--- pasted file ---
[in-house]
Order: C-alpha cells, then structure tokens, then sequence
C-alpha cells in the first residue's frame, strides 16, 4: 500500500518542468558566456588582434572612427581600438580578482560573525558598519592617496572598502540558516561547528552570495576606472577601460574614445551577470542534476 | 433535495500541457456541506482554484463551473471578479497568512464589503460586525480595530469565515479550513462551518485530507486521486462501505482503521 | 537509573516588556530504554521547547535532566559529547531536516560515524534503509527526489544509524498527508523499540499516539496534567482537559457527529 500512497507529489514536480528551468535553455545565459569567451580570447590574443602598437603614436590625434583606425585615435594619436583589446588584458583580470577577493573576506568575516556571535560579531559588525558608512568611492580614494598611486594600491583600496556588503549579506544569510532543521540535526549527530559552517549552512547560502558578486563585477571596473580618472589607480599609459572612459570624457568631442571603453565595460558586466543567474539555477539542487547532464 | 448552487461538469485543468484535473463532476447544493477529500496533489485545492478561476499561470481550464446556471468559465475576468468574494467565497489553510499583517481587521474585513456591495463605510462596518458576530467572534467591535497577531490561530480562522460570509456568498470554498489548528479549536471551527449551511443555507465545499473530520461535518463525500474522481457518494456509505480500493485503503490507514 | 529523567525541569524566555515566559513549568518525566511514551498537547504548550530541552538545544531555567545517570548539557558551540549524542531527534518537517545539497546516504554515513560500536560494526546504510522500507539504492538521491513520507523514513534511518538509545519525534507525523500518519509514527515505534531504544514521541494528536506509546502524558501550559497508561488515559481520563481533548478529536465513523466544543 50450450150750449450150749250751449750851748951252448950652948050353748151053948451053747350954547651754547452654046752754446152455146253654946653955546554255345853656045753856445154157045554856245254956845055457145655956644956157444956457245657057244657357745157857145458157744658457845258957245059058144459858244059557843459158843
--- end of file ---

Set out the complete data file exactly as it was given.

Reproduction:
[in-house]
Order: C-alpha cells, then structure tokens, then sequence
C-alpha cells in the first residue's frame, strides 16, 4: 500500500518542468558566456588582434572612427581600438580578482560573525558598519592617496572598502540558516561547528552570495576606472577601460574614445551577470542534476 | 433535495500541457456541506482554484463551473471578479497568512464589503460586525480595530469565515479550513462551518485530507486521486462501505482503521 | 537509573516588556530504554521547547535532566559529547531536516560515524534503509527526489544509524498527508523499540499516539496534567482537559457527529 500512497507529489514536480528551468535553455545565459569567451580570447590574443602598437603614436590625434583606425585615435594619436583589446588584458583580470577577493573576506568575516556571535560579531559588525558608512568611492580614494598611486594600491583600496556588503549579506544569510532543521540535526549527530559552517549552512547560502558578486563585477571596473580618472589607480599609459572612459570624457568631442571603453565595460558586466543567474539555477539542487547532464 | 448552487461538469485543468484535473463532476447544493477529500496533489485545492478561476499561470481550464446556471468559465475576468468574494467565497489553510499583517481587521474585513456591495463605510462596518458576530467572534467591535497577531490561530480562522460570509456568498470554498489548528479549536471551527449551511443555507465545499473530520461535518463525500474522481457518494456509505480500493485503503490507514 | 529523567525541569524566555515566559513549568518525566511514551498537547504548550530541552538545544531555567545517570548539557558551540549524542531527534518537517545539497546516504554515513560500536560494526546504510522500507539504492538521491513520507523514513534511518538509545519525534507525523500518519509514527515505534531504544514521541494528536506509546502524558501550559497508561488515559481520563481533548478529536465513523466544543 50450450150750449450150749250751449750851748951252448950652948050353748151053948451053747350954547651754547452654046752754446152455146253654946653955546554255345853656045753856445154157045554856245254956845055457145655956644956157444956457245657057244657357745157857145458157744658457845258957245059058144459858244059557843459158843